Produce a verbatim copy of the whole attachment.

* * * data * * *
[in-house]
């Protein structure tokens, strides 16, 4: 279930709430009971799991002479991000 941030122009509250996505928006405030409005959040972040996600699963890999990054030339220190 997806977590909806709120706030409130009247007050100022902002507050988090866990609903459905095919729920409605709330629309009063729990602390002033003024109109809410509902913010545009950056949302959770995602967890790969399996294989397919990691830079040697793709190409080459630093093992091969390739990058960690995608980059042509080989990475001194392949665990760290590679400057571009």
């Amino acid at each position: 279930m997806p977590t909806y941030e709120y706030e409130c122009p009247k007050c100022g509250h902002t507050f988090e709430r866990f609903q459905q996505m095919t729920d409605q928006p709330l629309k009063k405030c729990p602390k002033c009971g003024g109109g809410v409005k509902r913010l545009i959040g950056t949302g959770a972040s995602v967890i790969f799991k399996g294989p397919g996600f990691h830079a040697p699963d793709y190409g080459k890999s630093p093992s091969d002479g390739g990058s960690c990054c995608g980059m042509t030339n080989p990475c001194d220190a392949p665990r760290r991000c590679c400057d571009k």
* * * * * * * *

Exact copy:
[in-house]
């Protein structure tokens, strides 16, 4: 279930709430009971799991002479991000 941030122009509250996505928006405030409005959040972040996600699963890999990054030339220190 997806977590909806709120706030409130009247007050100022902002507050988090866990609903459905095919729920409605709330629309009063729990602390002033003024109109809410509902913010545009950056949302959770995602967890790969399996294989397919990691830079040697793709190409080459630093093992091969390739990058960690995608980059042509080989990475001194392949665990760290590679400057571009």
């Amino acid at each position: 279930m997806p977590t909806y941030e709120y706030e409130c122009p009247k007050c100022g509250h902002t507050f988090e709430r866990f609903q459905q996505m095919t729920d409605q928006p709330l629309k009063k405030c729990p602390k002033c009971g003024g109109g809410v409005k509902r913010l545009i959040g950056t949302g959770a972040s995602v967890i790969f799991k399996g294989p397919g996600f990691h830079a040697p699963d793709y190409g080459k890999s630093p093992s091969d002479g390739g990058s960690c990054c995608g980059m042509t030339n080989p990475c001194d220190a392949p665990r760290r991000c590679c400057d571009k």